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THE SITUATION ROOM
Trump 'Honored' by North Korea's Release of U.S. Detainees; CIA Nominee Would 'Absolutely Not Permit' Return to Torture; White House Evading Questions on Payments to Michael Cohen; Questions About Mysterious Russian Interview in Mueller Probe. Aired 5-6p ET
Aired May 9, 2018 - 17:00 ET
THIS IS A RUSH TRANSCRIPT. THIS COPY MAY NOT BE IN ITS FINAL FORM AND MAY BE UPDATED.
WOLF BLITZER, CNN ANCHOR: Happening now, bringing Americans home. The new secretary of state gains the release of three Americans held by North Korea. Now they're heading home to be greeted by President Trump. Will this kickstart the summit with Kim Jong-un?
[17:00:23] Financial conflicts? Who's the mysterious Russian billionaire being investigated by Special Counsel Robert Mueller? And why would his U.S. affiliate funnel hundreds of thousands of dollars to President Trump's personal lawyer, Michael Cohen?
Confirmation fight. The president's pick to run the CIA faces tough questions from lawmakers and vows not to allow the torture of terror suspects. Can Gina Haspel win her confirmation battle?
And one year later. A year after President Trump fired FBI Director James Comey, we'll talk to the correspondent who broke the story right here in THE SITUATION ROOM. And the FBI special agent who was with Comey when he learned the news.
I'm Wolf Blitzer. You're in THE SITUATION ROOM.
Even as President Trump pushes for a break-through with nuclear-armed North Korea, he's issued a tough new warning to Iran. I'll speak with Senator Richard Blumenthal of the Judiciary and Armed Services Committees. And our correspondents and specialists are all standing by with full coverage.
But let's go straight to our chief White House correspondent, Jim Acosta.
Jim, the president is talking tough about Iran and may soon be talking directly with North Korea.
JIM ACOSTA, CNN CHIEF WHITE HOUSE CORRESPONDENT: That's right, Wolf. Just as President Trump is trying to deescalate tensions with North Korea and welcoming home those American prisoners detained by that regime, he is ramping up the rhetoric on Iran. He did so earlier today. And warning of severe consequences, as he put it, if Tehran reactivates its nuclear program.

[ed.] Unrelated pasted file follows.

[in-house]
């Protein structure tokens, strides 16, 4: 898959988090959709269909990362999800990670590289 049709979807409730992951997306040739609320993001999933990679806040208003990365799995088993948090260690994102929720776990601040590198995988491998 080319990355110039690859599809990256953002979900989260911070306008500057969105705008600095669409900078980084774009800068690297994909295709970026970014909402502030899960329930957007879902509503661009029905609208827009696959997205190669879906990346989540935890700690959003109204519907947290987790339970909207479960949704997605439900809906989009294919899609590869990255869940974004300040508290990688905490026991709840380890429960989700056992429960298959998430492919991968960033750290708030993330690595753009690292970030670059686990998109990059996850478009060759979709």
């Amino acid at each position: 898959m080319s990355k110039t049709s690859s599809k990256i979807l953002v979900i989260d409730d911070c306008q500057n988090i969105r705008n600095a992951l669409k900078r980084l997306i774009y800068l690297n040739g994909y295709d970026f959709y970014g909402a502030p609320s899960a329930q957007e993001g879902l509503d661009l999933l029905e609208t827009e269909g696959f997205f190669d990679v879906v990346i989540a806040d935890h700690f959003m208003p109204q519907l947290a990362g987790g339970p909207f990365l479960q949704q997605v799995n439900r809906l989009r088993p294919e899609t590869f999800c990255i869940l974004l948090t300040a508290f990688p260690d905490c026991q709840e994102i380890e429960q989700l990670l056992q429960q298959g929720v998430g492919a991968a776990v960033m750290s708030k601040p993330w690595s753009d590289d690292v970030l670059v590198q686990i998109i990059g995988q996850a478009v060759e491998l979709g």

The problem for the president: he may find the Iranians to be tough negotiators, something candidate Trump talked about during the campaign.
ACOSTA (voice-over): Closing in on what may be the biggest reality TV moment of his life, President Trump is nailing down plans for a summit with North Korean dictator Kim Jong-un.
DONALD TRUMP (R), PRESIDENT OF THE UNITED STATES: We're just working arrangements. But it --
ACOSTA (on camera): Will it be at the DMZ?
TRUMP: It will not be there.
ACOSTA (voice-over): While he's celebrating the arrival of three American prisoners who were released by North Korea and on their way home --
TRUMP: Right now, flying back are three what they were calling hostages. We call them fine people. Really fine people. Seem to be healthy.
ACOSTA: He's still tamping down expectations that his summit with the regime will produce a nuclear break-through.
TRUMP: Everything can be scuttled. Everything can be scuttled. It doesn't mean -- a lot of things can happen. A lot of good things can happen; a lot of bad things can happen.
ACOSTA: As for the other nuclear deal he just ripped up with Iran, President Trump issued a not-so-veiled threat of military action if Tehran resumes its nuclear ambitions.
TRUMP: I would advise Iran not to start their nuclear program. I would advise them very strongly. If they do, there will be very severe consequence. OK?
ACOSTA: The president then told his cabinet he'll pursue a new agreement with Iran.
TRUMP: So we're going to make either a really good deal for the world, or we're not going to make a deal at all. And Iran will come back and say, "We don't want to negotiate," and of course, they're going to say that. And if I were in their position, I'd say that, too, for the first couple of months. "We're not going to negotiate," but they'll negotiate. Or something will happen.
ACOSTA: Mr. Trump has boasted for years he could out-negotiate the Iranians, repeatedly using an ethnic stereotype during the campaign.
TRUMP: But the Persians are great negotiators. The Iranians are great negotiators. So -- and they just killed -- they just killed us.
ACOSTA: Iran's supreme leader, the Ayatollah Khamenei, doesn't sound impressed, tweeting about the U.S. exit from the nuclear deal: "The president's shallow and ludicrous behavior wasn't unexpected. This man's corpse will also be worm food."
Whatever happens in North Korea or Iran, Mr. Trump seems to expect only positive coverage from the media. In a tweet the president revealed what was long suspected, that he sees negative news as fake news. "Ninety-one percent of the network news about me is negative. Fake. Why do we work so hard in working with the media when it is corrupt? Take away credentials?"
The president defended his hostility toward the press at a news conference last year.
(on camera): Aren't you concerned, sir, that you are undermining the people's faith in the First Amendment, freedom of the press, the press in this country when you call stories you don't like fake news? Why not just say, "It's a story I don't like"?
TRUMP: I do that. I do that.
ACOSTA: When you call it fake news, you're undermining confidence in our news media.
TRUMP: Here's the thing.
ACOSTA: Isn't that important?
TRUMP: I understand what you're -- and you're right about that, except see, I know when I should get good and when I should get bad. And sometimes I'll say, "Wow, that's going to be a great story," and I'll get killed. I know what's good and bad.